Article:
In a world where being creative is frowned upon, and moments of expressing yourself are called infractions, it is to no doubt that children are preparing themselves for the worst possible fate: being killed for being yourself. In The Unwanteds by Lisa McMann children are killed for being creative; however, there is a separate world that has been created in secret from the government that allows children to be innovative and express their emotions. One main theme of this book is how society hampers children’s self-esteem, and beating them down for being themselves.
When people are expected to fit into a certain category and act a certain way and then chastised and put down when we don’t, this negatively affects our mindsets and how we view ourselves, not only in the book, but in our society today.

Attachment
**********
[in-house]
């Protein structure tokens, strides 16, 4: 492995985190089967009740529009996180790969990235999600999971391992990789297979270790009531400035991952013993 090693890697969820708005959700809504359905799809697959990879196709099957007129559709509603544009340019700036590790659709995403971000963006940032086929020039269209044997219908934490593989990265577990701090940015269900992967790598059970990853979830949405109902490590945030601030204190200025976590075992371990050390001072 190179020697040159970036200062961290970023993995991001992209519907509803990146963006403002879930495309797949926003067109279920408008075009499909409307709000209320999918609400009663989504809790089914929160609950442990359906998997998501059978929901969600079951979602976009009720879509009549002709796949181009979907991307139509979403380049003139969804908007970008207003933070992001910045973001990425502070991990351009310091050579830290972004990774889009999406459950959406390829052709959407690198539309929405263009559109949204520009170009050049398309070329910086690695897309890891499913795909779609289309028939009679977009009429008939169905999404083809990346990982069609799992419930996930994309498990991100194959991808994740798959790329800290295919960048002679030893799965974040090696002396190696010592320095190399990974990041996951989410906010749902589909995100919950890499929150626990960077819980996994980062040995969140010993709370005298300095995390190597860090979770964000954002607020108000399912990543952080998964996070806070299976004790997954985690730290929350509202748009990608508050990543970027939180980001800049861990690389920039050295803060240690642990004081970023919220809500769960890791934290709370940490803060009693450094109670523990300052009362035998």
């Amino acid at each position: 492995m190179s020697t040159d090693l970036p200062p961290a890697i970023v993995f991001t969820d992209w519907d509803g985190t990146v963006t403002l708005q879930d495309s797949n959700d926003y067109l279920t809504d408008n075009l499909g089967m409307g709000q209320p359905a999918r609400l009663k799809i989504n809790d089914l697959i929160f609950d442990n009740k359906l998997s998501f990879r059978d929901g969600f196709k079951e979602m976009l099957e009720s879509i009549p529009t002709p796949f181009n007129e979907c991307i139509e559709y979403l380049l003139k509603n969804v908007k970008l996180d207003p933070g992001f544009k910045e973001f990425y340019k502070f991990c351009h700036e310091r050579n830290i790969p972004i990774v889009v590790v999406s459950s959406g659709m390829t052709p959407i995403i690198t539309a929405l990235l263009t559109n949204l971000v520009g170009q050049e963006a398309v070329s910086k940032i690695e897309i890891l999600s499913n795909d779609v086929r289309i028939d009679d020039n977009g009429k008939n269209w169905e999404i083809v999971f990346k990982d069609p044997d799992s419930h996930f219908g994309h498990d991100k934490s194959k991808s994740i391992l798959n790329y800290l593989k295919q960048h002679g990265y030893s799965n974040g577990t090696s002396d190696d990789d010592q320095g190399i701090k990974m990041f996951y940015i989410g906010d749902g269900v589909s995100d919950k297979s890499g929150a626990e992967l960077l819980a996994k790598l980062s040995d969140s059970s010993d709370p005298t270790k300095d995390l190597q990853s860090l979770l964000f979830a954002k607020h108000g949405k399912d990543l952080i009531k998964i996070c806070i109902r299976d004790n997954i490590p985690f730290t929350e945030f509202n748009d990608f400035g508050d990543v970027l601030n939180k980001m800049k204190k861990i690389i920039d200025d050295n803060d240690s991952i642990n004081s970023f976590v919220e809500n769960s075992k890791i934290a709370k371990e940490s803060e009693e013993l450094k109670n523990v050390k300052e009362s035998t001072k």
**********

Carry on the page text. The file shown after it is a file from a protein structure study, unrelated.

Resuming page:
While the impact of the second important memory Jonas receives may not seem as dramatic as war, it still shows how people can’t fathom what they have never experienced. The Giver, the day directly after giving Jonas war, gives him a different memory: a memory of family—a full family of three generations—celebrating a holiday together. In the memory, Jonas perceives a deep family bond, true joy, and something he has never experienced before in his structured courtesy-instilling world: love. Love is “a word and concept new to him[,]” which fascinates Jonas. (Lowry 157). Because of this love that Jonas is now capable of feeling because of the memory, he makes a momentous choice that shows how deeply the memory affected him. Toward the book’s end when Jonas flees the community to Elsewhere, he takes Gabriel—the newchild his family had been caring for who would be Released because of his insomnia—with him. In order to save Gabriel, Jonas must leave earlier than expected, but because Jonas now knows what love is through the memories, he makes the morally correct decision to save Gabriel’s life. While some may argue that saving one person’s life is not worth jeopardizing the continued detrimental societal ignorance, Jonas decides he cannot let a loved one die like because of selfishness. That selfishness being if he waited to leave—so he would be more prepared—Gabriel would be euthanized (Released). Now that Jonas knows what love is, his love for Gabriel compels him to make the selfless decision out of love. Toward the book’s beginning, Jonas has just begun to take pills to prevent him from having the capacity to feel in depth (the Stirrings). Everyone else does too, starting at a certain age. Combined with the structured life of the individual community member that leaves little room for important choice, the ability to feel deeply is effectively quenched. As a result, nobody in the community—except the Giver and Jonas—has real feelings. Certainly, it could be said that the Old and the young children do not take these feeling-stifling pills, so they may be capable of feeling deeply. While this is a good point, it fails to account that people cannot know what they have never experienced. Life in the community certainly does not allow for much out of the ordinary or pain of any kind, which is a barrier to feeling anything real. Therefore, the young children and the Old are incapable of feeling deeply, even without taking the pills. They can’t feel what they have never experienced. By never having the chance to know love or pain because of their way of life, the community’s people, especially the Elders, limit their wisdom by forcing the burden of experience upon the Giver and Jonas. The community’s citizens surrender the right to even have the potential to feel deeply. Due to the cunningly contrived controlled community lifestyle, though, the people do not even know what they have given up by letting the Elders decide everything. They let themselves be sincerely ignorant, but they never will know what they’re missing because they do not know.